A FAREWELL TO ARMS by Ernest Hemingway

I was very dusty and dirty and went up to my room to wash. Rinaldi was sitting on the bed with a copy of Hugo’s English grammar. He was dressed, wore his black boots, and his hair shone.

“Splendid,” he said when he saw me. “You will come with me to see Miss Barkley.”


“Yes. You will please come and make me a good impression on her.”

“All right. Wait till I get cleaned up.”

“Wash up and come as you are.”

I washed, brushed my hair and we started.

“Wait a minute,” Rinaldi said. “Perhaps we should have a drink.” He opened his trunk and took out a bottle.

“Not Strega,” I said.

“No. Grappa.”

“All right.”

He poured two glasses and we touched them, first fingers extended. The grappa was very strong.


“All right,” I said. We drank the second grappa, Rinaldi put away the bottle and we went down the stairs. It was hot walking through the town but the sun was starting to go down and it was very pleasant. The British hospital was a big villa built by Germans before the war. Miss Barkley was in the garden. Another nurse was with her. We saw their white uniforms through the trees and walked toward them. Rinaldi saluted. I saluted too but more moderately.

“How do you do?” Miss Barkley said. “You’re not an Italian, are you?”

“Oh, no.”

Rinaldi was talking with the other nurse. They were laughing. “What an odd thing–to be in the Italian army.”

“It’s not really the army. It’s only the ambulance.”

“It’s very odd though. Why did you do it?”

“I don’t know,” I said. “There isn’t always an explanation for everything.”

“Oh, isn’t there? I was brought up to think there was.”

“That’s awfully nice.”

“Do we have to go on and talk this way?”

“No,” I said.

“That’s a relief. Isn’t it?”

“What is the stick?” I asked. Miss Barkley was quite tall. She wore what seemed to me to be a nurse’s uniform, was blonde and had a tawny skin and gray eyes. I thought she was very beautiful. She was carrying a thin rattan stick like a toy riding-crop, bound in leather.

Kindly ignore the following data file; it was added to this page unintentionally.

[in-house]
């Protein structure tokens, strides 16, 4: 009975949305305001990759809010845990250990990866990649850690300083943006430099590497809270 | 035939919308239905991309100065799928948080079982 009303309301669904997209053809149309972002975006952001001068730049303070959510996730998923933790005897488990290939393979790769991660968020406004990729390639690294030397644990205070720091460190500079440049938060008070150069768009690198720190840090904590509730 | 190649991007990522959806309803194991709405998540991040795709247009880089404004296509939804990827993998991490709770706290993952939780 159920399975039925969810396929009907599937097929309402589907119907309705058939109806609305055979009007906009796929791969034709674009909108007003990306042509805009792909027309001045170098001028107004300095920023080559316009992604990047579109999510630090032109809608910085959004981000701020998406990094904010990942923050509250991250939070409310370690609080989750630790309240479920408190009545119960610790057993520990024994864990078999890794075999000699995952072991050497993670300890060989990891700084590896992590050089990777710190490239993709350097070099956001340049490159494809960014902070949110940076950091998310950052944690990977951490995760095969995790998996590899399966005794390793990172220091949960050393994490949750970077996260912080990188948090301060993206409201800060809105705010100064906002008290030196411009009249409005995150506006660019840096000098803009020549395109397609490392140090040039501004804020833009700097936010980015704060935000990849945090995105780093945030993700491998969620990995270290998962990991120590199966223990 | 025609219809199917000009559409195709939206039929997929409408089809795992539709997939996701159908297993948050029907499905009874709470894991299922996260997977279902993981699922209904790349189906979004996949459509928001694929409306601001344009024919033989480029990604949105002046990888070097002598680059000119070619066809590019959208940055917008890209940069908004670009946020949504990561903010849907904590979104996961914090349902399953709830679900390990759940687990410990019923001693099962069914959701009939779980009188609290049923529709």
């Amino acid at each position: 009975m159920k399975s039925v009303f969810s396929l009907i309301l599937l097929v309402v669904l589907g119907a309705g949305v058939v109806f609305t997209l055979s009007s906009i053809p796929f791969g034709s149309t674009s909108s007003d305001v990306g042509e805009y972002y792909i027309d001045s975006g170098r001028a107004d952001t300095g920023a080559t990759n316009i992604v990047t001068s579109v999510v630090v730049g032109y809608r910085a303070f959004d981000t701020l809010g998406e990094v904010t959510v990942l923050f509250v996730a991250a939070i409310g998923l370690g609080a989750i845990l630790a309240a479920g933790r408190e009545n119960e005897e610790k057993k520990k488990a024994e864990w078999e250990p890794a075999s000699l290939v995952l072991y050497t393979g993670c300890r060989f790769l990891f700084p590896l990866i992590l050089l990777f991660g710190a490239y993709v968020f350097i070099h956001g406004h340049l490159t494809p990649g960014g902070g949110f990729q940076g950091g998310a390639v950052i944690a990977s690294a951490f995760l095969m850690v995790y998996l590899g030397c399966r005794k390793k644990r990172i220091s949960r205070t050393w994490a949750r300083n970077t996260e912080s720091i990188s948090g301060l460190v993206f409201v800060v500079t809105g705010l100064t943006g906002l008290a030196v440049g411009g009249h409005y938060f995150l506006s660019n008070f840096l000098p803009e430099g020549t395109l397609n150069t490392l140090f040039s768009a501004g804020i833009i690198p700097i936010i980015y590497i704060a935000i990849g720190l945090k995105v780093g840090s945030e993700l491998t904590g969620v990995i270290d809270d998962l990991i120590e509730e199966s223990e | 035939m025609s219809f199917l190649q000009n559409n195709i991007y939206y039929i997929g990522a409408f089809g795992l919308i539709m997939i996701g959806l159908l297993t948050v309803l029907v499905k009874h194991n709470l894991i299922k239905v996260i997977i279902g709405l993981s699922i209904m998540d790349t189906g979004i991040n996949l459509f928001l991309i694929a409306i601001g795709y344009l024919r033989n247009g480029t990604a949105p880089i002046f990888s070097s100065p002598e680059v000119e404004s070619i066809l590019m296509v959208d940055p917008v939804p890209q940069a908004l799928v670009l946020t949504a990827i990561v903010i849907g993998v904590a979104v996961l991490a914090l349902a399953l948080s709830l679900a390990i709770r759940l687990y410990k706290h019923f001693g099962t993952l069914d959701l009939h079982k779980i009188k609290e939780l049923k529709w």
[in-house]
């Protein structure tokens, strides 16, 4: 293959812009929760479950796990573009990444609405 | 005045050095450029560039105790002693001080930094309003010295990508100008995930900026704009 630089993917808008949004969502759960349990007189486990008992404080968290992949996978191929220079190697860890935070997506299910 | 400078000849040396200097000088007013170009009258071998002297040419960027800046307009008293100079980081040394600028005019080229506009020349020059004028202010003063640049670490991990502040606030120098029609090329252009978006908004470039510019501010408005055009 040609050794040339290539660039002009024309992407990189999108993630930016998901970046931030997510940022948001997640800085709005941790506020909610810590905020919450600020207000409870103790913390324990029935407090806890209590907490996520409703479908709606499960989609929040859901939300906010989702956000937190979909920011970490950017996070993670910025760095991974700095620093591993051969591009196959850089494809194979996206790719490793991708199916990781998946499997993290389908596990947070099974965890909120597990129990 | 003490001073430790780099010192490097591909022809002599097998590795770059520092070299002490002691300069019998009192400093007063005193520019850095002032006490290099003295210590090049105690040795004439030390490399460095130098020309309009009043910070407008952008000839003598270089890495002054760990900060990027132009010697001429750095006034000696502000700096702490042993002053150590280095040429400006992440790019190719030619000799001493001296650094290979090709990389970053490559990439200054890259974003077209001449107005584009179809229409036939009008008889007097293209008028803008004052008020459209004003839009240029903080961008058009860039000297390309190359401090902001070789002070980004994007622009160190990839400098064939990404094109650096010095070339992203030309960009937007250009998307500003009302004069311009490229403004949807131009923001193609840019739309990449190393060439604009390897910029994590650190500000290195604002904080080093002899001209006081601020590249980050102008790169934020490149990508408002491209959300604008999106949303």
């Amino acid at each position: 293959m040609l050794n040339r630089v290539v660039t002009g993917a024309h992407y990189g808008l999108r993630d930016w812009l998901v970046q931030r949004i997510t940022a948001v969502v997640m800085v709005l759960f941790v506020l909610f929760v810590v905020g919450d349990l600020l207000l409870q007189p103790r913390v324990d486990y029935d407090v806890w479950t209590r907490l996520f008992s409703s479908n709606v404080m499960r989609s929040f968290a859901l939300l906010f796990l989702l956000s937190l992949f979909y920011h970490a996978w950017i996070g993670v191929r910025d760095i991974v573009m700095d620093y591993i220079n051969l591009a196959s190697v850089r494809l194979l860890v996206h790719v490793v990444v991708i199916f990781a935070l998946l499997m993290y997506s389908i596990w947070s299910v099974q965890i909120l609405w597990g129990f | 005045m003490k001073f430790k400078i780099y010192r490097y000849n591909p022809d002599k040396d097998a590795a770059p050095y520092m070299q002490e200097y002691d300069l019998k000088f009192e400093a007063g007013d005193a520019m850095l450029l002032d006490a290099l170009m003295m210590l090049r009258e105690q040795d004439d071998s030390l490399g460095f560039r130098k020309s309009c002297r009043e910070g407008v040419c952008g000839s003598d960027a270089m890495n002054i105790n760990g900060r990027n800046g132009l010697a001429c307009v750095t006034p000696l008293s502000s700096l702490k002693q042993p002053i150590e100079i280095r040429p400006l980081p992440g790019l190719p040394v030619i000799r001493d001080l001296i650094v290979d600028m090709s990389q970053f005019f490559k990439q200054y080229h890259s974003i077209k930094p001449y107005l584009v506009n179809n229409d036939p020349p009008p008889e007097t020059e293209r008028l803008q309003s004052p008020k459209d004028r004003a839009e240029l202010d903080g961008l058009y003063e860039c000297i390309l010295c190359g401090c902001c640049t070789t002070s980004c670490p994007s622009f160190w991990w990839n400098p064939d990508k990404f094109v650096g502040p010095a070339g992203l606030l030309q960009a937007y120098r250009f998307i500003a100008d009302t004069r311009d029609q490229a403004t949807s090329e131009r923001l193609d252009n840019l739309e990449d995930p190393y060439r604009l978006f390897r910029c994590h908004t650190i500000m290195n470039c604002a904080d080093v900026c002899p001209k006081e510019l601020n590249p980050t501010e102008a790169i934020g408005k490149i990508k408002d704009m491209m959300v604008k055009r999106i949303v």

“It belonged to a boy who was killed last year.”

“I’m awfully sorry.”

“He was a very nice boy. He was going to marry me and he was killed in the Somme.”

“It was a ghastly show.”

“Were you there?”


“I’ve heard about it,” she said. “There’s not really any war of that sort down here. They sent me the little stick. His mother sent it to me. They returned it with his things.”

“Had you been engaged long?”

“Eight years. We grew up together.”

“And why didn’t you marry?”

“I don’t know,” she said. “I was a fool not to. I could have given him that anyway. But I thought it would be bad for him.”

“I see.”

“Have you ever loved any one?”

“No,” I said.

We sat down on a bench and I looked at her.

“You have beautiful hair,” I said.

“Do you like it?”

“Very much.”

“I was going to cut it all off when he died.”


“I wanted to do something for him. You see I didn’t care about the other thing and he could have had it all. He could have had anything he wanted if I would have known. I would have married him or anything. I know all about it now. But then he wanted to go to war and I didn’t know.”

I did not say anything.

“I didn’t know about anything then. I thought it would be worse for him. I thought perhaps he couldn’t stand it and then of course he was killed and that was the end of it.”

“I don’t know.”

“Oh, yes,” she said. “That’s the end of it.”

We looked at Rinaldi talking with the other nurse.

“What is her name?”

“Ferguson. Helen Ferguson. Your friend is a doctor, isn’t he?”

“Yes. He’s very good.”

“That’s splendid. You rarely find any one any good this close to the front. This is close to the front, isn’t it?”


“It’s a silly front,” she said. “But it’s very beautiful. Are they going to have an offensive?”

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Categories: Hemingway, Ernest